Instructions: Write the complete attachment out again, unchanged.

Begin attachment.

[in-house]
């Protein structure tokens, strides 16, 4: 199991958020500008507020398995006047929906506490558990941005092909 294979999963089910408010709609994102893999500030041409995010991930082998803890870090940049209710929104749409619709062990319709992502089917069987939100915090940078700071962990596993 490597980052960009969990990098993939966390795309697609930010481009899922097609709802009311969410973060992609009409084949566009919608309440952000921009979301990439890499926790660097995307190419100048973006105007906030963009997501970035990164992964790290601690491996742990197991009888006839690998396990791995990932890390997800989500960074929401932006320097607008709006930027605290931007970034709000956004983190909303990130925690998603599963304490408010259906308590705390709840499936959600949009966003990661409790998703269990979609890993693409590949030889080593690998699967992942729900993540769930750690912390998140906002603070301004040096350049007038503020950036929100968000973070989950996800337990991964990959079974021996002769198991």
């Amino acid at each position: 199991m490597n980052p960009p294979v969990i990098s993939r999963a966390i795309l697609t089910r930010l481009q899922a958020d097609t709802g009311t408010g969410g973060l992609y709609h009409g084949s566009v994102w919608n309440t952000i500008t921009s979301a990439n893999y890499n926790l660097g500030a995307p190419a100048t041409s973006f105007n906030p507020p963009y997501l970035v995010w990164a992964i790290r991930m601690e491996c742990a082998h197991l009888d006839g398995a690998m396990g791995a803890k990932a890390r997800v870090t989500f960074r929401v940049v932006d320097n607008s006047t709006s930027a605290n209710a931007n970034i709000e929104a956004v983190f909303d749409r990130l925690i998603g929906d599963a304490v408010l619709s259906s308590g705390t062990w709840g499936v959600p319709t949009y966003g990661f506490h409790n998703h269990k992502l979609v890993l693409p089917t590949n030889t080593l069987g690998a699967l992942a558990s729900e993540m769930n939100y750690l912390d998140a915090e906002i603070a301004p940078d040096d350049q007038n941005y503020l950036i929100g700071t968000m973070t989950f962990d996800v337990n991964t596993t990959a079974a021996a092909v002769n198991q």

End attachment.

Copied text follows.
[in-house]
């Protein structure tokens, strides 16, 4: 199991958020500008507020398995006047929906506490558990941005092909 294979999963089910408010709609994102893999500030041409995010991930082998803890870090940049209710929104749409619709062990319709992502089917069987939100915090940078700071962990596993 490597980052960009969990990098993939966390795309697609930010481009899922097609709802009311969410973060992609009409084949566009919608309440952000921009979301990439890499926790660097995307190419100048973006105007906030963009997501970035990164992964790290601690491996742990197991009888006839690998396990791995990932890390997800989500960074929401932006320097607008709006930027605290931007970034709000956004983190909303990130925690998603599963304490408010259906308590705390709840499936959600949009966003990661409790998703269990979609890993693409590949030889080593690998699967992942729900993540769930750690912390998140906002603070301004040096350049007038503020950036929100968000973070989950996800337990991964990959079974021996002769198991």
């Amino acid at each position: 199991m490597n980052p960009p294979v969990i990098s993939r999963a966390i795309l697609t089910r930010l481009q899922a958020d097609t709802g009311t408010g969410g973060l992609y709609h009409g084949s566009v994102w919608n309440t952000i500008t921009s979301a990439n893999y890499n926790l660097g500030a995307p190419a100048t041409s973006f105007n906030p507020p963009y997501l970035v995010w990164a992964i790290r991930m601690e491996c742990a082998h197991l009888d006839g398995a690998m396990g791995a803890k990932a890390r997800v870090t989500f960074r929401v940049v932006d320097n607008s006047t709006s930027a605290n209710a931007n970034i709000e929104a956004v983190f909303d749409r990130l925690i998603g929906d599963a304490v408010l619709s259906s308590g705390t062990w709840g499936v959600p319709t949009y966003g990661f506490h409790n998703h269990k992502l979609v890993l693409p089917t590949n030889t080593l069987g690998a699967l992942a558990s729900e993540m769930n939100y750690l912390d998140a915090e906002i603070a301004p940078d040096d350049q007038n941005y503020l950036i929100g700071t968000m973070t989950f962990d996800v337990n991964t596993t990959a079974a021996a092909v002769n198991q």